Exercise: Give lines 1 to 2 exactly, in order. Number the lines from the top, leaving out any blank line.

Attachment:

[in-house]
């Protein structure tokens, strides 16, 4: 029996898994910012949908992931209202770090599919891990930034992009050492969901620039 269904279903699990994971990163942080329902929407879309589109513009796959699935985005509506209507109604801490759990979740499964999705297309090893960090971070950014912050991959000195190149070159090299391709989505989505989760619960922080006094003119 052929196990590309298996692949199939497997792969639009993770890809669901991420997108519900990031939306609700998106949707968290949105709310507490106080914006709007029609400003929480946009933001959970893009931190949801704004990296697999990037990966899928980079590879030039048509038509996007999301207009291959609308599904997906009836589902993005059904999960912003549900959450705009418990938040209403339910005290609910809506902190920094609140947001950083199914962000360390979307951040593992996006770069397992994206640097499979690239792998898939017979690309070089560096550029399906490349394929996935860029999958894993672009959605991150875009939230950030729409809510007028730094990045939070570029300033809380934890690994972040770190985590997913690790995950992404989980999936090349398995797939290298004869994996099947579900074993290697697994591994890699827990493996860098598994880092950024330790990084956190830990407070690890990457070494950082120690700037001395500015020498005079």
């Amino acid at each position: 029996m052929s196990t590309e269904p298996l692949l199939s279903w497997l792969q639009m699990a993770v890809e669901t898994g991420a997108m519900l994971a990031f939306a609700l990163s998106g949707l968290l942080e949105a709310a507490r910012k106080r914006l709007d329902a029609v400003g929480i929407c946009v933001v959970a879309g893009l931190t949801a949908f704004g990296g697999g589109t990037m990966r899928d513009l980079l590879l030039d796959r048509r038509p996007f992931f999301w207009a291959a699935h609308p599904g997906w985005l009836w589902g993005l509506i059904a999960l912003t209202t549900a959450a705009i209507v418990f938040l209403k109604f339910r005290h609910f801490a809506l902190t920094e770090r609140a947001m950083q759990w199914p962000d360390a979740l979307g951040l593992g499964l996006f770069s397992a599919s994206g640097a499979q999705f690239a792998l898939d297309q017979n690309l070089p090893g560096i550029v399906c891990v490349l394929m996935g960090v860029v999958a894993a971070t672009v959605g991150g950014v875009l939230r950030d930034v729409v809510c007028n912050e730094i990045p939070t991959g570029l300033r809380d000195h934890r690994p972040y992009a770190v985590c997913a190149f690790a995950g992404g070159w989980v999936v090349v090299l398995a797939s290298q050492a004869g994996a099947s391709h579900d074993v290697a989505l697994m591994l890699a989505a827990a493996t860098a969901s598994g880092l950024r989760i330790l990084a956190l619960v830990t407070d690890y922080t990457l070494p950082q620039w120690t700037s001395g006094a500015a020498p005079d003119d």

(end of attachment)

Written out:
[in-house]
């Protein structure tokens, strides 16, 4: 029996898994910012949908992931209202770090599919891990930034992009050492969901620039 269904279903699990994971990163942080329902929407879309589109513009796959699935985005509506209507109604801490759990979740499964999705297309090893960090971070950014912050991959000195190149070159090299391709989505989505989760619960922080006094003119 052929196990590309298996692949199939497997792969639009993770890809669901991420997108519900990031939306609700998106949707968290949105709310507490106080914006709007029609400003929480946009933001959970893009931190949801704004990296697999990037990966899928980079590879030039048509038509996007999301207009291959609308599904997906009836589902993005059904999960912003549900959450705009418990938040209403339910005290609910809506902190920094609140947001950083199914962000360390979307951040593992996006770069397992994206640097499979690239792998898939017979690309070089560096550029399906490349394929996935860029999958894993672009959605991150875009939230950030729409809510007028730094990045939070570029300033809380934890690994972040770190985590997913690790995950992404989980999936090349398995797939290298004869994996099947579900074993290697697994591994890699827990493996860098598994880092950024330790990084956190830990407070690890990457070494950082120690700037001395500015020498005079």